15Multicore is Everywhere Dual-core commonplace in laptopsQuad-core in desktopsDual quad-core in serversAll major chip manufacturers produce multicore CPUsSUN Niagara (8 cores, 64 concurrent threads)Intel Xeon (6 cores)AMD Opteron (4 cores)
16Multithreading on multi-core David Geer, IEEE Computer, 2007
17Interaction with the OS OS perceives each core as a separate processorOS scheduler maps threads/processes to different coresMost major OS support multi-core today: Windows, Linux, Mac OS X, …
18Cluster Interconnect Network fabric connecting the compute nodes Objective is to strike a balance betweenProcessing power of compute nodesCommunication ability of the interconnectA more specialized LAN, providing many opportunities for perf. optimizationSwitch in the coreLatency vs bw
20Ethernet Switch: allows multiple simultaneous transmissions hosts have dedicated, direct connection to switchswitches buffer packetsEthernet protocol used on each incoming link, but no collisions; full duplexeach link is its own collision domainswitching: A-to-A’ and B-to-B’ simultaneously, without collisionsnot possible with dumb hubC’B126345CB’A’switch with six interfaces(1,2,3,4,5,6)
21switch with six interfaces Switch TableAQ: how does switch know that A’ reachable via interface 4, B’ reachable via interface 5?A: each switch has a switch table, each entry:(MAC address of host, interface to reach host, time stamp)looks like a routing table!Q: how are entries created, maintained in switch table?something like a routing protocol?C’B126345CB’A’switch with six interfaces(1,2,3,4,5,6)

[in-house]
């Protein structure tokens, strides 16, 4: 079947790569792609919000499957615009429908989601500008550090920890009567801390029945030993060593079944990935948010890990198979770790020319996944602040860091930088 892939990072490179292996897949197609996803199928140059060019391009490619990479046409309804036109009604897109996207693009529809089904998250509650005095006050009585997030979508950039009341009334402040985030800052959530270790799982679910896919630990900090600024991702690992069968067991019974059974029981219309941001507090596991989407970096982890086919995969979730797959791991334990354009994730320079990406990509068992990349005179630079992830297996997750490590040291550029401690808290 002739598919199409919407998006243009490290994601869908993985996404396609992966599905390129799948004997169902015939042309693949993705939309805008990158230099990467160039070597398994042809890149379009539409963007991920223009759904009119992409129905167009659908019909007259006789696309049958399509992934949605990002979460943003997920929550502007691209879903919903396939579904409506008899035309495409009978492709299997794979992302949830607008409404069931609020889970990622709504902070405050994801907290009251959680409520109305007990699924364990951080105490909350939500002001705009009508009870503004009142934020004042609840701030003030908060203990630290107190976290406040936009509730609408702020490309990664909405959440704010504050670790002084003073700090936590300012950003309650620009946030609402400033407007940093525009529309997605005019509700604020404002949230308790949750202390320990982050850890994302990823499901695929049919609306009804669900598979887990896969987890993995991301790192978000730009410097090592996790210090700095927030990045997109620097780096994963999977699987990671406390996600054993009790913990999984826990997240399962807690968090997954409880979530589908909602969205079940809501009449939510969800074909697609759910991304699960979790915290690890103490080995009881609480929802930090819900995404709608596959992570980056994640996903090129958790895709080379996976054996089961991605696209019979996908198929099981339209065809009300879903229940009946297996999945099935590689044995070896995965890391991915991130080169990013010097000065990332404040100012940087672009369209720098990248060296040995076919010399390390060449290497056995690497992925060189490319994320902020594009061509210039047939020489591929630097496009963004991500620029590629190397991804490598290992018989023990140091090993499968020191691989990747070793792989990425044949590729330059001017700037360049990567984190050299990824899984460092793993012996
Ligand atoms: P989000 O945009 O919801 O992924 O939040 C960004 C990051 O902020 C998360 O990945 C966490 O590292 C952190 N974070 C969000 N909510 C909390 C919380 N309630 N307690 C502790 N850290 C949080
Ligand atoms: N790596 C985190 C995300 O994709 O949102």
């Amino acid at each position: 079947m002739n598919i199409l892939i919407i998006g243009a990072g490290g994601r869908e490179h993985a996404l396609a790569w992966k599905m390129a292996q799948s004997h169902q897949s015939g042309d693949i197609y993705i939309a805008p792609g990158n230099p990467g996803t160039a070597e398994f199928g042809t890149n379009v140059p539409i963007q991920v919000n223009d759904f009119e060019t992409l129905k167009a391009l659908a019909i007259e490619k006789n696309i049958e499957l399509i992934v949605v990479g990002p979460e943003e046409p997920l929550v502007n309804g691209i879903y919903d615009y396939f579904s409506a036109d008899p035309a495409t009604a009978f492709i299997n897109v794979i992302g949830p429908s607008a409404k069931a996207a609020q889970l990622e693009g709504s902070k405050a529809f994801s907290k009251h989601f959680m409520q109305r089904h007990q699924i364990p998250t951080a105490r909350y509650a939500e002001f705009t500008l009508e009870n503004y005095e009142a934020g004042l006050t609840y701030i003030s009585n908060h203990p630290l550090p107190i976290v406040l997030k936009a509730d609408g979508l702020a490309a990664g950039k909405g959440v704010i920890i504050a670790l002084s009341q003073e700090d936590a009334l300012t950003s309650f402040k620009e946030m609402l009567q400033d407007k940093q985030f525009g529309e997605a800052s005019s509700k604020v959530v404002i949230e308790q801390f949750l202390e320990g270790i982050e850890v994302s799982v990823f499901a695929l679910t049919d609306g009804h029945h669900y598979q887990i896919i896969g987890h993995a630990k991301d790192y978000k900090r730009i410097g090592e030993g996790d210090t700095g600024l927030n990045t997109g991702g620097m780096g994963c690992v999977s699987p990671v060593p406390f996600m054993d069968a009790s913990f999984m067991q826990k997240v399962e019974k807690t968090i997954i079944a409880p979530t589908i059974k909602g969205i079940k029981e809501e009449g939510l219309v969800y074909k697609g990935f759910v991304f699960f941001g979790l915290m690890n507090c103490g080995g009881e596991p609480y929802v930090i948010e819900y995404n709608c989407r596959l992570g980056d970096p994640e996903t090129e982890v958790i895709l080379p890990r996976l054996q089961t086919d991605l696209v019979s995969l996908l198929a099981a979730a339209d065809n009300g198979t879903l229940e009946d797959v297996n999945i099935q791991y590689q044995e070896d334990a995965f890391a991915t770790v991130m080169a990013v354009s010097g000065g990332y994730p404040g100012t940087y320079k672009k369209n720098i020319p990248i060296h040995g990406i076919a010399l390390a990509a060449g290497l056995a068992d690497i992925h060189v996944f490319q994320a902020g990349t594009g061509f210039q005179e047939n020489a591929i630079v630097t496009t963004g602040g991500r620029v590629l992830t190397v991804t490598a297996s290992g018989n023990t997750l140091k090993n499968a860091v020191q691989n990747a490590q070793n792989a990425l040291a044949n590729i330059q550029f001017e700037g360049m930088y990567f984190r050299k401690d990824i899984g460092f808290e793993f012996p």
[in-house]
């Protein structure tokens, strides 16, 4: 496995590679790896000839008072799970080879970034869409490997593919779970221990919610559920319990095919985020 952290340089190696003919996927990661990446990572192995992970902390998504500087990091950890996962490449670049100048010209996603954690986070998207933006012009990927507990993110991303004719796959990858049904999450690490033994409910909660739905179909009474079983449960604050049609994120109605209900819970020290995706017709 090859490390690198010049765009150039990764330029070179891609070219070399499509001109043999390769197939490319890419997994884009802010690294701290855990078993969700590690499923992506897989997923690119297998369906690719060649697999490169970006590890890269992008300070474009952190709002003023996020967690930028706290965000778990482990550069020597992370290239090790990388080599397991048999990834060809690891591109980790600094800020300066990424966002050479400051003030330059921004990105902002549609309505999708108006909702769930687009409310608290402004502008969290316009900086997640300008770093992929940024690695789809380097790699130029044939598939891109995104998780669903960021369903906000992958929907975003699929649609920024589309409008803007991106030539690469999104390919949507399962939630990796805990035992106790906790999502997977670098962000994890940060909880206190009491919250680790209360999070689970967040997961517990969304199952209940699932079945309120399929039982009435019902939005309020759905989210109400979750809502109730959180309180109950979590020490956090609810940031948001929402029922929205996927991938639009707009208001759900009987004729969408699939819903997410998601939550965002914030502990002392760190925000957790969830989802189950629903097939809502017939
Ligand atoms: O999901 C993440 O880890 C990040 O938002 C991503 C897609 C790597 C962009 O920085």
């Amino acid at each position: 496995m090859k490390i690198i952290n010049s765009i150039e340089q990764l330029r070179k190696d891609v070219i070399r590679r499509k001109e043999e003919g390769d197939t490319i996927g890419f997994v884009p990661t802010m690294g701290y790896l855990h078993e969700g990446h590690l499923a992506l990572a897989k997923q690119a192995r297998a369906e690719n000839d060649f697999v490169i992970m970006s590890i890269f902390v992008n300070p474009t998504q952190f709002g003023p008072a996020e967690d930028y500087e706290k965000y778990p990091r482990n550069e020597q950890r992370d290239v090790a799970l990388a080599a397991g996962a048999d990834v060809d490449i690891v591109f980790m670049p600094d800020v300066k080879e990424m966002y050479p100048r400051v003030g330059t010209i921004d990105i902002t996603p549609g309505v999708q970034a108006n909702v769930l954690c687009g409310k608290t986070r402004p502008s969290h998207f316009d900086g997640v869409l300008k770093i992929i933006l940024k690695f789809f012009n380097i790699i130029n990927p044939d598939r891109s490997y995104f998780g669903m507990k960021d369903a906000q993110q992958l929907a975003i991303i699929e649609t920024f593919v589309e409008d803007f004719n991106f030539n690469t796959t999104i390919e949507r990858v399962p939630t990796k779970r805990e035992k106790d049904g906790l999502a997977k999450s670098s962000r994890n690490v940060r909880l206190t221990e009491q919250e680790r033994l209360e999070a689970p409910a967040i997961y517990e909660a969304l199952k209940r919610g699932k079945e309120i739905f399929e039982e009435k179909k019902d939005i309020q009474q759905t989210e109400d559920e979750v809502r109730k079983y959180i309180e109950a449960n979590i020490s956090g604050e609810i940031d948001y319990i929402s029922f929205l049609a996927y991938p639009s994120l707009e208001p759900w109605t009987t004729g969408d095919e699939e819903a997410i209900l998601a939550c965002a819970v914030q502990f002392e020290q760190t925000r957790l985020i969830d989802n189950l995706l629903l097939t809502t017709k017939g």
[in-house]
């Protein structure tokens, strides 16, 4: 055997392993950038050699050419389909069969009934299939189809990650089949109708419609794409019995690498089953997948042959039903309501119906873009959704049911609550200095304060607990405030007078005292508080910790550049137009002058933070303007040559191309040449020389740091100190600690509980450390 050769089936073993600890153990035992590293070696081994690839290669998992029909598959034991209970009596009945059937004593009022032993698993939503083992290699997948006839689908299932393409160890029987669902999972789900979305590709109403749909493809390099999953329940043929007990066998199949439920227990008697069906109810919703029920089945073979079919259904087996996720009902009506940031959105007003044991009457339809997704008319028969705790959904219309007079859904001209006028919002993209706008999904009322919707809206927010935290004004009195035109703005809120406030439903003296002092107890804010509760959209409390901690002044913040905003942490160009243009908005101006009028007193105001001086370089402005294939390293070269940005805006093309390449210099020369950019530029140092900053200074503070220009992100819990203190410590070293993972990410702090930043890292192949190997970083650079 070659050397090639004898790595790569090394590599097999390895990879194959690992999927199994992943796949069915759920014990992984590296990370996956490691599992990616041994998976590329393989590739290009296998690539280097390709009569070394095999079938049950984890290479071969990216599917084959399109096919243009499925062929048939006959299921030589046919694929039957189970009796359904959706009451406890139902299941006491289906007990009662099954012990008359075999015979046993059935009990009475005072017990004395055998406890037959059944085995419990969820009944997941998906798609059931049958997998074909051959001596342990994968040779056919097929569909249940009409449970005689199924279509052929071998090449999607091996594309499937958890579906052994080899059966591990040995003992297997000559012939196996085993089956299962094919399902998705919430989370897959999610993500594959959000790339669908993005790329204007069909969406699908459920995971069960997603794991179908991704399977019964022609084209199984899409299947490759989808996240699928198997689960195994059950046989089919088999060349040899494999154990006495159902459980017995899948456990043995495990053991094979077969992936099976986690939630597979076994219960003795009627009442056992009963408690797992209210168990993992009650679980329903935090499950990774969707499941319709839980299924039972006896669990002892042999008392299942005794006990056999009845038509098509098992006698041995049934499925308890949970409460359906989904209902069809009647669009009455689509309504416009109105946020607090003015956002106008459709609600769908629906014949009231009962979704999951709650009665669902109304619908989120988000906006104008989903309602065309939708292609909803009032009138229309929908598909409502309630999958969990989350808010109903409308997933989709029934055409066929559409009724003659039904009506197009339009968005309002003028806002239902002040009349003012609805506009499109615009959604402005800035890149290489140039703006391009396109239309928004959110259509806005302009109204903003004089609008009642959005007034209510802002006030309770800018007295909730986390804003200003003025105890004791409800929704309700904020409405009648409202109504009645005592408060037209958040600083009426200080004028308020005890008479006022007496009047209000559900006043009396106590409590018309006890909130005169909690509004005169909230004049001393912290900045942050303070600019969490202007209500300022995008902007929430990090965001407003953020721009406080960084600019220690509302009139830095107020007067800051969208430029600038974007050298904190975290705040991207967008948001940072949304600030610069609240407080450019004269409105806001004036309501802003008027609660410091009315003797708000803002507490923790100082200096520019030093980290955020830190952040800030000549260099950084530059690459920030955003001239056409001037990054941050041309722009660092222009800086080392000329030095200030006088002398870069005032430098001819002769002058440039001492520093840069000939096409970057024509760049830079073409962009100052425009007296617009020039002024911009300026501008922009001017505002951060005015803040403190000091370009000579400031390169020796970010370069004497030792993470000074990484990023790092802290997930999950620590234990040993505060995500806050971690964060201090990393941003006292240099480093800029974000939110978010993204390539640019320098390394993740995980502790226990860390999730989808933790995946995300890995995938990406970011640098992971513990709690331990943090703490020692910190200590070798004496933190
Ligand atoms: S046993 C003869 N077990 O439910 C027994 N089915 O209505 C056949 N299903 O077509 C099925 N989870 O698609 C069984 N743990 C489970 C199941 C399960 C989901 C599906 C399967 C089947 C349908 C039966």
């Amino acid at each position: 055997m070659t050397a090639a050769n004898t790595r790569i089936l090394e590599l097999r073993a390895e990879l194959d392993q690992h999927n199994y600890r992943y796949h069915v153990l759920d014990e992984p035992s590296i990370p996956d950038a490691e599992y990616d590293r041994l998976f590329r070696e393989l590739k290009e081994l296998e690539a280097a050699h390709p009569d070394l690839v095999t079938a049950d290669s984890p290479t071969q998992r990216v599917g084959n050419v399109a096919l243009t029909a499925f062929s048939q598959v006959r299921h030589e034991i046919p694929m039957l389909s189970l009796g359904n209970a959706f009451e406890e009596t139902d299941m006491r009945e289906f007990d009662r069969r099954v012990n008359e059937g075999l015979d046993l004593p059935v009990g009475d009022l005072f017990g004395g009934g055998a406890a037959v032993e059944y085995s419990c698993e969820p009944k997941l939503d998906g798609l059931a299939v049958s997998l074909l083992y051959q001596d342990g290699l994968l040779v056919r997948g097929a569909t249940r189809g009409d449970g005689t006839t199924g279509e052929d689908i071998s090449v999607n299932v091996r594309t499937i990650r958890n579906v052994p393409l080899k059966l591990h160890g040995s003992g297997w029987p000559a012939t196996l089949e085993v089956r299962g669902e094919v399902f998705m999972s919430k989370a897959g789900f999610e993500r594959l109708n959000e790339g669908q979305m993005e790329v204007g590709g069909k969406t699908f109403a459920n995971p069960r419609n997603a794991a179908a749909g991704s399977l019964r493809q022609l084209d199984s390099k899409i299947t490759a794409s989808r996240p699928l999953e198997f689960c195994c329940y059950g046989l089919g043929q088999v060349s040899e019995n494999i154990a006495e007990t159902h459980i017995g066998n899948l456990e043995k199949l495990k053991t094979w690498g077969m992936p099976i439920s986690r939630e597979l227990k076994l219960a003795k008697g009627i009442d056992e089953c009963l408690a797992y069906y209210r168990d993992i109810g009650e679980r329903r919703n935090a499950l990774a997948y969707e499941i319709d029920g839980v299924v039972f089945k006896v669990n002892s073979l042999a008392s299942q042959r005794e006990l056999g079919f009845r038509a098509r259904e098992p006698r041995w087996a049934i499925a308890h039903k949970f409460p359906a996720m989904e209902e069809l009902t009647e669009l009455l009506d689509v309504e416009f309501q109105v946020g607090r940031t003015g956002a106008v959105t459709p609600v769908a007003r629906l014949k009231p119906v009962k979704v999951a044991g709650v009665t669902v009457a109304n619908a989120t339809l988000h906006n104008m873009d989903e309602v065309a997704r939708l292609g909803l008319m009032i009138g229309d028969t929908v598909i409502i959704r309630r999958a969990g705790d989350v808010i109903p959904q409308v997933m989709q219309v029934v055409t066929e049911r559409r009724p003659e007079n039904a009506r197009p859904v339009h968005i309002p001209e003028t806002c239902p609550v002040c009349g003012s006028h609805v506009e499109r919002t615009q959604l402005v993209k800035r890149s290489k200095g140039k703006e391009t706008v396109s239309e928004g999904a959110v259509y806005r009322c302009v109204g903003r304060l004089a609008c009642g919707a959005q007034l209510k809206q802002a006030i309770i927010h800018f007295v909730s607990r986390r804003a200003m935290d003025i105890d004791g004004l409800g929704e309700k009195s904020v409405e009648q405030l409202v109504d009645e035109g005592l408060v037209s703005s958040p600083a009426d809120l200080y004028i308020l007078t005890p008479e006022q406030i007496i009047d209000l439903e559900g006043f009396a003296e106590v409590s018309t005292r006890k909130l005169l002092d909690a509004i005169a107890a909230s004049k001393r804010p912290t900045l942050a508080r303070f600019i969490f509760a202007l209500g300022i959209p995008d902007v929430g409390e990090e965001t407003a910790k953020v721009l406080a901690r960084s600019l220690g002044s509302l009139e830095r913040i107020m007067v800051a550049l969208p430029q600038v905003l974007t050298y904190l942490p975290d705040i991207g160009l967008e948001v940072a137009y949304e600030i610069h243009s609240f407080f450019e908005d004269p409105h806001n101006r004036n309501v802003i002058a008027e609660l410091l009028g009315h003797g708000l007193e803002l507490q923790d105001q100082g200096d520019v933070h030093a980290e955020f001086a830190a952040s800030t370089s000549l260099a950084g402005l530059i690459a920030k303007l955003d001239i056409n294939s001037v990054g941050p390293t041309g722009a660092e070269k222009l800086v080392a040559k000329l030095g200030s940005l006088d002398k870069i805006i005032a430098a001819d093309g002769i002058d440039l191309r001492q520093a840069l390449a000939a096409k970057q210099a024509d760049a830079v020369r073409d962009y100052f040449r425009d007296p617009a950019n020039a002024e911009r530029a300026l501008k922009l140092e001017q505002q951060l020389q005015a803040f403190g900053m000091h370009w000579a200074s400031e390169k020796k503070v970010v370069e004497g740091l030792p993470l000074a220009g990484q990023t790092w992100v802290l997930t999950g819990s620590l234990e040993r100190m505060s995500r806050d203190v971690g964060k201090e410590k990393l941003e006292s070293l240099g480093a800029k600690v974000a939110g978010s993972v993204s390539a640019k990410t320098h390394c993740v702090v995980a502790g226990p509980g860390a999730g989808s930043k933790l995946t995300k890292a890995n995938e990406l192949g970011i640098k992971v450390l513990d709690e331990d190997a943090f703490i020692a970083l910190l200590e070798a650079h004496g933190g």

22Switch: self-learning Source: ADest: A’A A’switch learns which hosts can be reached through which interfaceswhen frame received, switch “learns” location of sender: incoming LAN segmentrecords sender/location pair in switch tableAC’B126345CB’A’MAC addr interface TTLA160Switch table(initially empty)
24Interconnecting switches Switches can be connected togetherDEFS2S4S3HIGS1ABCQ: sending from A to G - how does S1 know to forward frame destined to F via S4 and S3?A: self learning! (works exactly the same as in single-switch case!)Q: Latency and Bandwidth for a large-scale network?